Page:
“A liberal arts education teaches students to be lifelong learners, to constantly seek new knowledge and experience,” said Han. “Study abroad in China enhances our students’ ability to become global citizens. It prepares our students for vocation and employment in the global economy.”

UNC Asheville students learned. From talking to her students later, Li knew that they had been changed by the discussion, as well as by the overall trip. Not only did they understand more about Chinese culture; they also realized how lucky they are.

The peer-to-peer experience was particularly beneficial. Students get a perspective from other students that they can’t get anywhere else, so Han and Li made sure the UNC Asheville students spent lots of time with their peers at Xi’an University of Posts & Telecommunications and Harbin Normal University.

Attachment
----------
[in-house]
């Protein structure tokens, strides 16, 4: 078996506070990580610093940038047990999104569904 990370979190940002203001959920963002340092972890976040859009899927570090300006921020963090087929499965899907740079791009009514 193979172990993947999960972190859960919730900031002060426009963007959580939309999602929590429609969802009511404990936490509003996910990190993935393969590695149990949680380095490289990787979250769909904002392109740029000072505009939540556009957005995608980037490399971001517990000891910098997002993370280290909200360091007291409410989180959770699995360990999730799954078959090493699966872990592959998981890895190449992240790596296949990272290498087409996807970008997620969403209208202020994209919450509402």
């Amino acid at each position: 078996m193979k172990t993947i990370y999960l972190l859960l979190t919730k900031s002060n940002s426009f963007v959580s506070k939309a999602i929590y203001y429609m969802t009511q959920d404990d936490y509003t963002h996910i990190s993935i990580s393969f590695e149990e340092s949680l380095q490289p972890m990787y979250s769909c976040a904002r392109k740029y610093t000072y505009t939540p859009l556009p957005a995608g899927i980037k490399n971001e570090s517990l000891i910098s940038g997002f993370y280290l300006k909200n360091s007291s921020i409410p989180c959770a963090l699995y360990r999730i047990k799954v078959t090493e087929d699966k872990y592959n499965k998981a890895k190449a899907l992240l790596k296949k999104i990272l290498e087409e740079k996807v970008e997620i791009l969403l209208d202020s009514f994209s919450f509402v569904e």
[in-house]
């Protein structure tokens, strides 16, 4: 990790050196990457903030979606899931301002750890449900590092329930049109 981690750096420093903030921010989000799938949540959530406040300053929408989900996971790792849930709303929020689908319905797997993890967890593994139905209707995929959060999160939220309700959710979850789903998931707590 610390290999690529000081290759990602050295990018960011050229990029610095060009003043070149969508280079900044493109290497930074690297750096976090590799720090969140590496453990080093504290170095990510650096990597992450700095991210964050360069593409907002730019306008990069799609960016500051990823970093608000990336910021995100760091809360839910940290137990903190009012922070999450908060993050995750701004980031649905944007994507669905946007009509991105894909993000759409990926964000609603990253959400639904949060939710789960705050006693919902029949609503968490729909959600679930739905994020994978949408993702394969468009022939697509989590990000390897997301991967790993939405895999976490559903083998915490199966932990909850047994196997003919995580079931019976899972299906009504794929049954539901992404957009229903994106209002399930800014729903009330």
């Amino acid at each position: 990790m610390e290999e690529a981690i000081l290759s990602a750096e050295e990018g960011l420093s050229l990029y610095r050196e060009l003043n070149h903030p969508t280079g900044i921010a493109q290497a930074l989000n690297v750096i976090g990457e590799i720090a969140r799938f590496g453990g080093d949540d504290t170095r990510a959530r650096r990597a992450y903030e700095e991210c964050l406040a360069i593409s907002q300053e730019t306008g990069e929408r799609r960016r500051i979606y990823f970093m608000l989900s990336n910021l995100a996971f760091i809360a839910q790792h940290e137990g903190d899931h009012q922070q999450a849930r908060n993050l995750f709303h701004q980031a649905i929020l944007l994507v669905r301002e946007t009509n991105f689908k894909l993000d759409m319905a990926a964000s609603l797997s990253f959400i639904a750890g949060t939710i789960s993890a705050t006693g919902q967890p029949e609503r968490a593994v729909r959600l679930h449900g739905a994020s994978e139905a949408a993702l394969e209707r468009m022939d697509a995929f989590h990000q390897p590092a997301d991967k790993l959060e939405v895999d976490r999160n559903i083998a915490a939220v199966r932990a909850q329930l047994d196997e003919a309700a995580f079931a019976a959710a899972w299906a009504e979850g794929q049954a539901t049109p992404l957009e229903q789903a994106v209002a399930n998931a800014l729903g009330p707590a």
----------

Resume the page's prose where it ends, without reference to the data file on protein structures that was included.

“There’s nothing like going to a different continent to make you think about your own culture,” Reid, a Hendersonville native, said. “For a lot of Americans who haven’t left the country, it’s hard to realize how much of the things you think about and do are the result of your culture. You think everyone thinks the way you do. When you go to a different country, it shows you a lot about who you are.”

Li recalls listening in on a conversation between a small group of UNC Asheville and Chinese students. They were talking about education and job prospects in China and in the U.S. Traveling abroad and pursuing a liberal arts education isn’t possible for most Chinese students, the

For more information about study abroad and study away, go to

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G O , B U L L DO G S !